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- First investigational drug selected for testing in innovative CATALYST clinical trial programme in 12 UK centres led by University Hospitals Birmingham, Europe’s largest integrated critical care centre
- Investigational therapy developed to treat rheumatoid arthritis could be potential therapy for hospitalised COVID-19 patients before intensive care
- Monoclonal antibody targets overactive inflammatory response to control ‘cytokine storm’ and reduce risk of serious lung injury in severe COVID-19 infection
OXFORD, England, Wednesday June 10, 2020 – Izana Bioscience, the Oxford, UK-based biopharmaceutical company, today announces that its investigational therapy namilumab (IZN-101) has been selected as the first potential treatment to be tested in a new major UK drug trial for hospitalised COVID-19 patients.
The CATALYST trial, running in Birmingham and in close collaboration with Oxford and University College London, will test a series of investigational and already approved drugs. Those that prove successful in CATALYST will be recommended for further testing within large ongoing national trials.
Namilumab, one of four potential treatments in the trial, is a fully human monoclonal antibody already in late-stage trials to treat rheumatoid arthritis. Researchers in Bergamo and Milan, Italy, began in April investigating it as a potential COVID-19 treatment in a compassionate use study.
It targets a cytokine called GM-CSF (granulocyte-macrophage colony stimulating factor), which is naturally secreted by immune cells in the body but, in uncontrolled levels, is believed to be a key driver of the excessive and dangerous lung inflammation seen in COVID-19 patients. The trial will determine whether treating patients with namilumab, before they are admitted to intensive care or require ventilation, can control the overactive inflammatory response known as the ‘cytokine storm’, reducing the risk of serious lung and other organ injury and eventual death.
Dr Someit Sidhu, Chief Executive and Co-founder of Izana Bioscience, said: “We are proud to be supporting the CATALYST trial led by the highly experienced team at University Hospital Birmingham, Europe’s largest integrated critical care centre. We believe namilumab can play a significant role in dampening the hyper-inflammation seen in patients with severe COVID-19 infection and are committed to working with regulators and partners across the world to ensure this potential therapy can be developed for patients with COVID-19 who urgently need effective treatments.”
Dr Ben Fisher, co-clinical investigator of the CATALYST trial from the University of Birmingham’s Institute of Inflammation and Ageing, said: “There has been a tremendous effort to pull together this initiative so rapidly. Emerging evidence is demonstrating a critical role for anti-inflammatory drugs in the cytokine storm associated with severe COVID-19 infection. In the CATALYST study we hope to show with a single dose of these kinds of drugs in hospitalised patients that we are able to delay or prevent the rapid deterioration into intensive care and requirement for invasive ventilation in this critical patient group.”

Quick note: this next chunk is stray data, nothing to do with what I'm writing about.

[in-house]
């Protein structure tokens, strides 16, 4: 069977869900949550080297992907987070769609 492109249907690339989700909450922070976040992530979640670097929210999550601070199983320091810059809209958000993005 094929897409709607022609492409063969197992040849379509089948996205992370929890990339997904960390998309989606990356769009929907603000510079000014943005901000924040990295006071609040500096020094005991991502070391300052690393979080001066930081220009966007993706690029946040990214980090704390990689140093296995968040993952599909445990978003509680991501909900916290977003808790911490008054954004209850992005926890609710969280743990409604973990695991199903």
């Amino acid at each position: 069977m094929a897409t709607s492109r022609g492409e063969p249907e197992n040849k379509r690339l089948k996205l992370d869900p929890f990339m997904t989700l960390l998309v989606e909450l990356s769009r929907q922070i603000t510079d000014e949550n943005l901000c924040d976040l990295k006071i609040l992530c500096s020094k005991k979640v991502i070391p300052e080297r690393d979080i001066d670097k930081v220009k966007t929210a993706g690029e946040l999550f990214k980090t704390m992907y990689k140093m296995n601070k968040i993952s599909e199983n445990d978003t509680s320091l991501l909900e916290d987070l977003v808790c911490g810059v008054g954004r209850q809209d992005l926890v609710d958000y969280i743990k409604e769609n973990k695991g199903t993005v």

About the CATALYST trial
Designed by the Inflammation – Advanced and Cell Therapy Trials Team (I-ACT) at the University of Birmingham’s Cancer Research UK Clinical Trials Unit, the CATALYST trial is being run in close partnership with University Hospitals Birmingham (UHB) and the Birmingham National Institute for Health Research Biomedical Research Centre (NIHR BRC) and delivered in close collaboration with Oxford and University College London NIHR BRC’s.
The trial will compare four treatment options against standard of care, to assess their relative effectiveness against COVID-19 and whether any of the drugs being tested slow disease progression or improve survival. Its adaptive trial design will enable the rapid comparison of the multiple interventions simultaneously, with up to 40 patients recruited to each arm. Patients with COVID-19 will be randomly computer allocated to either receive their usual care or usual care with the addition of one of the trial drugs.
The effect of each drug will be measured by the amount of oxygen in the blood as well as other severity indicators of the disease (i.e. organ failure). Drugs that show reductions in the amount of oxygen needed by the patient and in other severity measures will be recommended for further testing within large ongoing national trials.
About Izana Bioscience
Izana is a translational medicine company focused on bringing innovative science to market. Izana was founded by a team of experienced pharmaceutical industry entrepreneurs and clinicians, led by Dr Someit Sidhu, Chief Executive of Izana Bioscience, and Chairman Professor Bryan Morton CBE. The Company has been initially focused on the development of namilumab in rheumatoid arthritis. Izana is backed by Innovate UK, and Takeda has a strategic equity stake in the Company.
About namilumab (IZN-101)
Namilumab is a human monoclonal antibody targeting granulocyte macrophage-colony stimulating factor (GM-CSF). The antibody has demonstrated efficacy and safety in a phase IIb trial conducted in over 100 rheumatoid arthritis patients, and a phase II proof-of-concept study in ankylosing spondylitis is ongoing. In April 2020 Izana announced a study involving namilumab in the treatment of patients with rapidly worsening COVID-19 in cooperation with the Humanitas research group in Bergamo and Milan, Italy.
For more information, please contact:
Dr. Someit Sidhu, Chief Executive Officer
Consilium Strategic Communications
Mary-Jane Elliott / David Daley / Sukaina Virji / Melissa Gardiner